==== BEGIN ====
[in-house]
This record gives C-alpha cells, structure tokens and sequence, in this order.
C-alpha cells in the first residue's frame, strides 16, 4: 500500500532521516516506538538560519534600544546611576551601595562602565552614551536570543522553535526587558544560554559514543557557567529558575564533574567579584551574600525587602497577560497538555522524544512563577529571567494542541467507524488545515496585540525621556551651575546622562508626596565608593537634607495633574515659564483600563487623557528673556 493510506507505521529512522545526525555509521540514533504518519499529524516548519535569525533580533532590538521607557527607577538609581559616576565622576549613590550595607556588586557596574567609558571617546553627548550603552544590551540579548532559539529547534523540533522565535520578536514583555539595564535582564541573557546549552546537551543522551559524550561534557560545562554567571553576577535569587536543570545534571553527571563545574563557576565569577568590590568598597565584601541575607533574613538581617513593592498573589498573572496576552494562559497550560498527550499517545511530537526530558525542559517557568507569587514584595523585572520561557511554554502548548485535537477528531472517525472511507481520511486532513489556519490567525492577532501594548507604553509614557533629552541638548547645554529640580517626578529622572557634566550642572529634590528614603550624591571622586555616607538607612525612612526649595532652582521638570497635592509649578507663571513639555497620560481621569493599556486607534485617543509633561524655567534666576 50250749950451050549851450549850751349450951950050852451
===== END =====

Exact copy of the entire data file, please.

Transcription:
[in-house]
This record gives C-alpha cells, structure tokens and sequence, in this order.
C-alpha cells in the first residue's frame, strides 16, 4: 500500500532521516516506538538560519534600544546611576551601595562602565552614551536570543522553535526587558544560554559514543557557567529558575564533574567579584551574600525587602497577560497538555522524544512563577529571567494542541467507524488545515496585540525621556551651575546622562508626596565608593537634607495633574515659564483600563487623557528673556 493510506507505521529512522545526525555509521540514533504518519499529524516548519535569525533580533532590538521607557527607577538609581559616576565622576549613590550595607556588586557596574567609558571617546553627548550603552544590551540579548532559539529547534523540533522565535520578536514583555539595564535582564541573557546549552546537551543522551559524550561534557560545562554567571553576577535569587536543570545534571553527571563545574563557576565569577568590590568598597565584601541575607533574613538581617513593592498573589498573572496576552494562559497550560498527550499517545511530537526530558525542559517557568507569587514584595523585572520561557511554554502548548485535537477528531472517525472511507481520511486532513489556519490567525492577532501594548507604553509614557533629552541638548547645554529640580517626578529622572557634566550642572529634590528614603550624591571622586555616607538607612525612612526649595532652582521638570497635592509649578507663571513639555497620560481621569493599556486607534485617543509633561524655567534666576 50250749950451050549851450549850751349450951950050852451